Chiropractic treatment is an alternative treatment procedure that focuses on the mechanical disorders of the musculoskeletal system, especially the spine.   When the spine loses its alignment, it puts pressure on the nerves that pass through it and causes pain to the body parts where the affected nerves terminate. Due to reduced blood flow to these parts, people might experience numbness and difficulty in movement. Such disorders affect the general health of people as the conditions disrupt healthy life. Spinal manipulation or adjustment of the spine is the most common chiropractic technique. Here the therapist applies controlled force to the spine at specific points by using the hands only to decrease pain and restore mobility. Chiropractic treatment is most useful for the treatment of lower back pain but also suitable for treating neck pain and other types of pain.

Since chiropractic treatment takes a holistic approach, the therapy can cure other diseases that patients may already have. 

3. Muscle energy techniques

Muscle energy techniques are designed in such a way that it expands shortened muscles and mobilizes restricted joints. The procedure consists of utilizing a voluntary contraction of the muscles of the patient against a carefully controlled counterforce that the therapist applies in a specific direction from a precise position. After allowing contraction for 3 to 5 seconds, the therapist takes the joint to its new barrier and makes the patient perform the muscle contraction again. The therapist might repeat the process 2-3 times. The technique is an effective procedure where the therapist does all the work. Muscle energy techniques do not stress the joint and well tolerated by patients.    

4. Soft tissue mobilization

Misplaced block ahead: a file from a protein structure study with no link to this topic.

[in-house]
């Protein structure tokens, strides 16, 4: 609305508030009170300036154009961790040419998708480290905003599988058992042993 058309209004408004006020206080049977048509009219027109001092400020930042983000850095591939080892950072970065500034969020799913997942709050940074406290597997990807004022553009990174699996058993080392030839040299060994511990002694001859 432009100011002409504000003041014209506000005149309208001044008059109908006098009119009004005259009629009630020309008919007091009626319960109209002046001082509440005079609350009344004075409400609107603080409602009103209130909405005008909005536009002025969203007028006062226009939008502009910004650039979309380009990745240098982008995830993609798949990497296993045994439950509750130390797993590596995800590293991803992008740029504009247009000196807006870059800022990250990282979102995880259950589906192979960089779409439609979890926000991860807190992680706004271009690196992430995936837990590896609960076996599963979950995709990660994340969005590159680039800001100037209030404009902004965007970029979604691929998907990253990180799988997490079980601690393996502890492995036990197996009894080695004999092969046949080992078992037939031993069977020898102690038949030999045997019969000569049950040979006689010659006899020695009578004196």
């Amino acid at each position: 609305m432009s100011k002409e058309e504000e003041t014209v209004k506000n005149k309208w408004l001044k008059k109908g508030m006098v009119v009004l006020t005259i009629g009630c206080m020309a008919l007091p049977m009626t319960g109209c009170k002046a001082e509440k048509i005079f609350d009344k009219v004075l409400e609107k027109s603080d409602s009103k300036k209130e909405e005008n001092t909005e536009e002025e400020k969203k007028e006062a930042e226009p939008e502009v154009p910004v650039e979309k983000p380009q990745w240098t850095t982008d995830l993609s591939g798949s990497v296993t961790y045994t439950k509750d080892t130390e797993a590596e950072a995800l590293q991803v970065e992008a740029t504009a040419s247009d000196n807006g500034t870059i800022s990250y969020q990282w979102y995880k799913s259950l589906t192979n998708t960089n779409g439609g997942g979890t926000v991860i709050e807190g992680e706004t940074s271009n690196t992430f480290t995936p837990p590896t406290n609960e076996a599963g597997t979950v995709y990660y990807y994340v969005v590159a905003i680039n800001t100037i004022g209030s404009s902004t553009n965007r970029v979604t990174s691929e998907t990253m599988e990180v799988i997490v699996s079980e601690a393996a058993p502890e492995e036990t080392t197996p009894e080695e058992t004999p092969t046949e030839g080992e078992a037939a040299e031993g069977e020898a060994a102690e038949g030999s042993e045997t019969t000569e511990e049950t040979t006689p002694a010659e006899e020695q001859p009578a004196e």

Understanding the role of muscles and its attachments around the joint is very important.  On the restoration of the joint movement, there is a significant decrease in muscle tension, but most of the time, the spasm would persist. This procedure is most applicable to the musculature that surrounds the spine and involves rhythmic stretching and deep pressure. The therapist will assess the affected area by going through every layer of muscles to identify and isolate the area of greatest tissue restriction. Upon identification of the area of restriction, the therapist can use a variety of techniques to mobilize them. One of the methods is to place a traction force on the tight area in an attempt to reduce associated pain by restoring normal tissue texture. 

5. Thrust techniques

This technique of manual therapy makes use of slight pressure in quick repetition to a particular joint. The therapist will first identify malfunctioning joints that are moving symmetrically or incorrectly. In the next step, with the help of distinct rapid movements, they will engage the barrier of motion of the joint to restore natural motion. As a result, the affected joint gets the opportunity of opening and closing properly that leads to improved mobility and stability of the affected joint.  

6. Active release technique

Active release technique or ART is unique as it is the only soft tissue technique in which the muscle moves under the contact point, which in this case are the hands of the therapist.  The therapy aims specifically at healing and corrections of adhesions and scar tissue that happens due to overuse and cause injuries.  The therapist applies pressure in a specific direction, and the active movements of the patient break apart the dense scar tissue in the affected area.

Before you engage a manual therapist, check how much conversant and experienced they are in the preferred techniques.